Opinion No. 1
from the District Court of the Fourth Judicial District,
State of Idaho, Ada County. Hon. Lynn G. Norton, District
denying motion for credit for time served, affirmed.
D. Fredericksen, State Appellate Public Defender; Sally J.
Cooley, Deputy Appellate Public Defender, Boise, for
Lawrence G. Wasden, Attorney General; Jessica M. Lorello,
Deputy Attorney General, Boise, for respondent.
Dale Young appeals from the district court's order
denying his motion for credit for time served. Young argues
the district court erred when it denied his request for
credit for time served because the district court did not
give credit for prejudgment incarceration on each count. The
Idaho Supreme Court did not retroactively apply its
interpretation of Idaho Code § 18-309 in State v.
Owens, 158 Idaho 1, 343 P.3d 30 (2015) and Young's
case was not on direct review at the time the Owens
opinion was issued; therefore, we affirm the district
court's denial of Young's motion for credit for time
AND PROCEDURAL BACKGROUND
State charged Young with four counts of burglary and four
counts of grand theft in 2012. In exchange for the State
dismissing two burglary charges and two grand theft charges,
Young pleaded guilty to four felony offenses: (1) burglary,
I.C. § 18-1401; (2) grand theft, I.C. §§
18-2403(1), -2407(1)(b), and -2409; (3) burglary, I.C. §
18-1401; and (4) grand theft, I.C. §§ 18-2403(1),
-2407(1)(b), and -2409. For the first burglary charge, the
district court imposed a one-year determinate sentence. For
the first grand theft charge, Young received a unified
sentence of eight years, with one year determinate. On the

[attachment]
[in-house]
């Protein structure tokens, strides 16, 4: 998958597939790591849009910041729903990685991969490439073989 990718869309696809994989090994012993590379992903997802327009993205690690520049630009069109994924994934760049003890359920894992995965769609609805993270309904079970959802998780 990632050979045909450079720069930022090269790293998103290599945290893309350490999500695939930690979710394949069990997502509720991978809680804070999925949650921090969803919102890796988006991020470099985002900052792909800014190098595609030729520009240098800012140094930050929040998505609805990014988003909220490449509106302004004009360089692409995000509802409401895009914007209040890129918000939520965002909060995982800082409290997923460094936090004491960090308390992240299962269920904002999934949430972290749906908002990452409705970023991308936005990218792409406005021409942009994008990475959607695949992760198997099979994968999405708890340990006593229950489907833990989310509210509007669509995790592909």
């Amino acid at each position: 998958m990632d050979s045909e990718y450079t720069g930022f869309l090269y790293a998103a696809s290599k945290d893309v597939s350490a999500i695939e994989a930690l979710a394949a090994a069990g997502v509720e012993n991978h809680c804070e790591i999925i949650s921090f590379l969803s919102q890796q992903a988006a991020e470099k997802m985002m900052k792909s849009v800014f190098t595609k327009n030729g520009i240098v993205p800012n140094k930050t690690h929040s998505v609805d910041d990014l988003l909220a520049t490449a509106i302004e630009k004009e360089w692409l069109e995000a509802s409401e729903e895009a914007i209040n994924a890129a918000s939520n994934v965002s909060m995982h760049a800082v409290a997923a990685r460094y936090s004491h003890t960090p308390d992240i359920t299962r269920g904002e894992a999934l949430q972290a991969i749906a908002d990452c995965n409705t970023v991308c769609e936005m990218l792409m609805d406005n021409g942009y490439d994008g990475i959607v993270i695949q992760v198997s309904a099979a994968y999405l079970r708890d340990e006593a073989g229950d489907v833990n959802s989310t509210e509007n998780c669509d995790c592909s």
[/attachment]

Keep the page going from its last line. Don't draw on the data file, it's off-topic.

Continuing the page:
second burglary charge, the district court imposed a unified
sentence of nine years, with one year determinate. For the
second grand theft charge, Young received a two-year
determinate sentence. The district court ordered the
sentences to be served consecutively, for an aggregate
unified sentence of twenty years, with five years
determinate. At the time of judgment, the district court gave
Young ninety-four days credit for time served. Young never
appealed from the judgment of conviction; as such, his
conviction became final on April 18, 2013.
2015, Young filed a motion for credit for time served, asking
for credit for the time he spent in custody prior to the
entry of the judgment of conviction. Young argued he was held
on all four counts for ninety-four days, but received credit
on only one count. As a result, Young claimed he was owed an
additional 282 days of credit for time served. The district
court denied the motion. Young timely appeals.
exercise free review when the issue is whether the district
court properly applied the law governing credit for time
served. State v. Covert, 143 Idaho 169, 170, 139
P.3d 771, 772 (Ct. App. 2006). We defer to the trial
court's findings of fact "unless those findings are
unsupported by substantial and competent evidence in the
record and are therefore clearly erroneous."
Id. Whether the district court properly applied this
statutory provision to the facts in this case ...